Leukocyte (white blood cell) telomere length in study participants up to 115 years of age. Statistical regression lines belonging to these groups are indicated by the same color as the data. (credit: Yasumichi Arai et al./EBioMedicine)
Scientists say they have cracked the secret of why some people live a healthy and physically independent life over the age of 100: keeping inflammation down and telomeres long.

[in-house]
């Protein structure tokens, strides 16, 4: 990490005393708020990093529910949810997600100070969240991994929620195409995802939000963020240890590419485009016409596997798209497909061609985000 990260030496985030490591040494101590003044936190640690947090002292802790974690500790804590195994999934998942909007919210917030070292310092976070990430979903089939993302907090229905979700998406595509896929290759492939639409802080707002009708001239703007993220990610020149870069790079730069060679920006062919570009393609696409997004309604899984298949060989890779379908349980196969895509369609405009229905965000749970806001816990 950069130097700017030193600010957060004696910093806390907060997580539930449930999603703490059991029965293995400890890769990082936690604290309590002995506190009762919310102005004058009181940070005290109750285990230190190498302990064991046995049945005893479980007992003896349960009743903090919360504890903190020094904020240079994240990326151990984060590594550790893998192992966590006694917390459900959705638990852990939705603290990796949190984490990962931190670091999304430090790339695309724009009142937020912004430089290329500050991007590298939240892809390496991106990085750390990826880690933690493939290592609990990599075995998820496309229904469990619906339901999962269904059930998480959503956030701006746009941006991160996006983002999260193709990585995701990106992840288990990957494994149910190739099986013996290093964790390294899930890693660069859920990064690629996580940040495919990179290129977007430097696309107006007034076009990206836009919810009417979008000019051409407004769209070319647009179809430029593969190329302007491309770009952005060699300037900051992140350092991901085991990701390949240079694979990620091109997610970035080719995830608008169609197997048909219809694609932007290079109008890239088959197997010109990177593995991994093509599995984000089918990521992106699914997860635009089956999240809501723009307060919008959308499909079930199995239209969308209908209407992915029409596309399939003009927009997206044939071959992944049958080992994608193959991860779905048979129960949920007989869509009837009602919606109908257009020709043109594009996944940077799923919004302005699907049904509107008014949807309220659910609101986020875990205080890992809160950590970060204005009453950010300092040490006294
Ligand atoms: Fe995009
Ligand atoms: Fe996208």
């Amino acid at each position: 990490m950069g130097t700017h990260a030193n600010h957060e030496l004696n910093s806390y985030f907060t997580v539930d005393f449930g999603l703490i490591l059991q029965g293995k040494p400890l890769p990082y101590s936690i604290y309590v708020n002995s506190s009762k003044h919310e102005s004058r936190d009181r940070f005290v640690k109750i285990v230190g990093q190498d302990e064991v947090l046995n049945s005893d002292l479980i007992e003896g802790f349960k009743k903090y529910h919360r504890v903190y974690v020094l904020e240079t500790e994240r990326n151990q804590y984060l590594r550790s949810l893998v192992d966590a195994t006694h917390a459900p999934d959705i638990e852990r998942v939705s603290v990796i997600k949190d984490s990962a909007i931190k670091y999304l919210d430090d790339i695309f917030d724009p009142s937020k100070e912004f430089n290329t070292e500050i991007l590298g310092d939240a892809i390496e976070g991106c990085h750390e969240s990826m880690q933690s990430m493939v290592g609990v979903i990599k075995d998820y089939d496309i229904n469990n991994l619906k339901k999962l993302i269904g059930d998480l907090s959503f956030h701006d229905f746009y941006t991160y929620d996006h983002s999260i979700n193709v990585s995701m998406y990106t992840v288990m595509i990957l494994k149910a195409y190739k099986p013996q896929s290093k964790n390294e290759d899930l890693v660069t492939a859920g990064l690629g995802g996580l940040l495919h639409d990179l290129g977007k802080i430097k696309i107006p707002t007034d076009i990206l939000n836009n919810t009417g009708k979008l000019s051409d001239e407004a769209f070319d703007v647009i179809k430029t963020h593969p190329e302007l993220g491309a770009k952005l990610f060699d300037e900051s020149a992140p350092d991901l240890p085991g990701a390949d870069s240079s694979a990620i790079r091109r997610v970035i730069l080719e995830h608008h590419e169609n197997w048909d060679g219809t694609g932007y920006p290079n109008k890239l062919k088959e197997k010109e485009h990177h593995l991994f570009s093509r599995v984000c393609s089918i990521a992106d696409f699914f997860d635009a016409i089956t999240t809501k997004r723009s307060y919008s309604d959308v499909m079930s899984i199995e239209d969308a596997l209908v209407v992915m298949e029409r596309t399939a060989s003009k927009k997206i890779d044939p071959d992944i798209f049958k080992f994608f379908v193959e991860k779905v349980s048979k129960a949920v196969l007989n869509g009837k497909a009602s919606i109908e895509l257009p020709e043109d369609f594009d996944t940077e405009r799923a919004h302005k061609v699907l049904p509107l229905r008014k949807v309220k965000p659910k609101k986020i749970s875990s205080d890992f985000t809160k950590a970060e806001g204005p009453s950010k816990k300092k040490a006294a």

Newcastle University’s Institute for Ageing in the U.K. and Keio University School of Medicine note that severe inflammation is part of many diseases in the old, such as diabetes or diseases attacking the bones or the body’s joints, and chronic inflammation can develop from any of them.
The study was published online in an open-access paper in EBioMedicine, a new open-access journal jointly supported by the journals Cell and Lancet.